The railgun, a futuristic electromagnetic weapon that can fire a projectile at seven times the speed of sound, makes its public debut at the the U.S. Navy's Science and Technology Expo. Katharine Jackson reports.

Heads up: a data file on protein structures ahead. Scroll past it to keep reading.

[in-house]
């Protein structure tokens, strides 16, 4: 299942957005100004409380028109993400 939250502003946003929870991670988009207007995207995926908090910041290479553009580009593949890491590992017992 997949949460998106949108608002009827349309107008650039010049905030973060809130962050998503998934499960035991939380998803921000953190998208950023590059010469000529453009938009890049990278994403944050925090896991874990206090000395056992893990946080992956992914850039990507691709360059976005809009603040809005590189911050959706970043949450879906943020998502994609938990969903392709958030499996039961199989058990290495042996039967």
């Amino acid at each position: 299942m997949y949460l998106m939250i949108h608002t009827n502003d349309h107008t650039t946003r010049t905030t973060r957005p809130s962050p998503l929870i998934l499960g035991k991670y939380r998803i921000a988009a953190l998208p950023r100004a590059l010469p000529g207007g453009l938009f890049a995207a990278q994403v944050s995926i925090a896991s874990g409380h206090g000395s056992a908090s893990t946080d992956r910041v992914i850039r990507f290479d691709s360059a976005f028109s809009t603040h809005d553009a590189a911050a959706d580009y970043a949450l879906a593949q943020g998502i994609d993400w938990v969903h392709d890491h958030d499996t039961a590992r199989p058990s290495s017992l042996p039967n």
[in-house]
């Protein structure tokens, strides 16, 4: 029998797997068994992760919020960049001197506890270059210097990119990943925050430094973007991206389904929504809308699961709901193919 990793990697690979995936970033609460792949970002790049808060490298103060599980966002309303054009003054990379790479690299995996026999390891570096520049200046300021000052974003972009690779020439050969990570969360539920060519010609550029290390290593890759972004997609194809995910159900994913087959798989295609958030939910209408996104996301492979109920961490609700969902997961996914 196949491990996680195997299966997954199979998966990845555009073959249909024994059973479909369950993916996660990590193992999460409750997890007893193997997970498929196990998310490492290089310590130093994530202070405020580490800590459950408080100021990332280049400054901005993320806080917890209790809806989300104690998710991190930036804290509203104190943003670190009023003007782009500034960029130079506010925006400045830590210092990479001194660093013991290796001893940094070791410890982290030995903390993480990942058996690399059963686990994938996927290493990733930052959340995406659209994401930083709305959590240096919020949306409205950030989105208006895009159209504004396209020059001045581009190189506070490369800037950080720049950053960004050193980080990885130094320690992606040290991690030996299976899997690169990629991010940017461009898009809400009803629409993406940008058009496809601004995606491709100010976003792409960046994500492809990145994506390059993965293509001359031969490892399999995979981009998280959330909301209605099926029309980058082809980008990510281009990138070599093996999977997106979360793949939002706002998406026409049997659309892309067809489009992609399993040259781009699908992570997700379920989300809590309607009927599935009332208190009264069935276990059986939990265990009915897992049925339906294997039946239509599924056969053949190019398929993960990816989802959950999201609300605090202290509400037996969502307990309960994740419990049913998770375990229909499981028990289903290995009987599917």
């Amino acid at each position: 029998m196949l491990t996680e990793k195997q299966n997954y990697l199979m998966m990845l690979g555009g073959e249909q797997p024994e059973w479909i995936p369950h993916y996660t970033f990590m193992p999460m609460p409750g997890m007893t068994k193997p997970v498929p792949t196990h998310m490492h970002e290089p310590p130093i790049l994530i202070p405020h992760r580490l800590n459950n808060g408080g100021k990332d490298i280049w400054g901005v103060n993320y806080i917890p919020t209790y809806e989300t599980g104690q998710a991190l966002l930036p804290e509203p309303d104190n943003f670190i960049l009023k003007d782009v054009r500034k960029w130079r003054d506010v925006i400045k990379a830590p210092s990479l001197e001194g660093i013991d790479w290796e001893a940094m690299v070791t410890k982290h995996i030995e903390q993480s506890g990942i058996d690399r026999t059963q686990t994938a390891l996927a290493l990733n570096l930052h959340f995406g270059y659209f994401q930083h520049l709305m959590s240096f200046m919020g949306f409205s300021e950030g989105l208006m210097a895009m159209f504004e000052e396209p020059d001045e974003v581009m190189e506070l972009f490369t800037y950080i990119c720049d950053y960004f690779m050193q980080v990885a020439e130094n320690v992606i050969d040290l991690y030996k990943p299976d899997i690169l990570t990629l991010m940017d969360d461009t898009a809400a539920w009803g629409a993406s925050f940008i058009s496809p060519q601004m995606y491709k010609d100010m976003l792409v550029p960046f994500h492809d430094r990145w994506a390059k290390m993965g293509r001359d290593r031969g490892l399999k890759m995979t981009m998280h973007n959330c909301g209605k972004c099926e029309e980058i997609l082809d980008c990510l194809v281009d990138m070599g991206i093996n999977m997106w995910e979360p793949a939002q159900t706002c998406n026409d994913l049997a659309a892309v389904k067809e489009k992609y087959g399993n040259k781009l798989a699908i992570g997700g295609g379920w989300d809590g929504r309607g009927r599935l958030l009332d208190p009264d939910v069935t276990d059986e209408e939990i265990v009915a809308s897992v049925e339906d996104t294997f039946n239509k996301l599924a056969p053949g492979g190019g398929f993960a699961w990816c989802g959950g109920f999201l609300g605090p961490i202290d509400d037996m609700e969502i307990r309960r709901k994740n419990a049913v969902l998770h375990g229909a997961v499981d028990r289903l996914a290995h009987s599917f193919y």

STORY: Once an imaginary weapon on Star Wars, the electromagnetic gun is now reality...with the railgun making its public debut at the the U.S. Navy's Science and Technology Expo on Wednesday. The railgun uses electromagnetic energy to launch a projectile between two conductive rails. Roger Ellis is the Program Officer. (SOUNDBITE) (English) ROGER ELLIS, RAILGUN PROGRAM OFFICER, OFFICE OF NAVAL RESEARCH, SAYING: "It's amazing to think about the science and technology we've developed that we can be able to concentrate that much electrical energy, create a magnetic force in an area about this big and accelerate something to Mach 7 within 10 milliseconds." The railgun fires a projectile....faster, farther and with greater impact than a gun that uses gunpowder. Where a 5-inch conventional gun can send a projectile 13 nautical miles, the Navy says the railgun can send it 110 nautical miles. Chief of Naval Research Rear Admiral Mat Winter says he expects the railgun will be on Navy warships in the next decade. (SOUNDBITE) (English) CHIEF OF NAVAL RESEARCH REAR ADMIRAL MAT WINTER, SAYING: "It's like a flux capacitor. Right? You're sitting there thinking about these next generation and futuristic ideas and we've got scientists who have designed these and it's coming to life. And now you can take that and push a button and take that energy and put it in a metal barrel and circulate it, which then drives electromagnetic forces like when you put your hand on your head and your hair comes up and be able to take that bullet and shoot it down the gun. Nobody had ever thought of that." Sea trials begin in 2016...made possible since researchers reduced the volume of space the gun needs. (SOUNDBITE) (English) ROGER ELLIS, RAILGUN PROGRAM OFFICER, OFFICE OF NAVAL RESEARCH, SAYING: "We've shrunk that power tremendously to the point where it's at sizes that you can reasonably put on a Navy platform." The Navy says the railgun will be tested on board a joint high-speed vessel.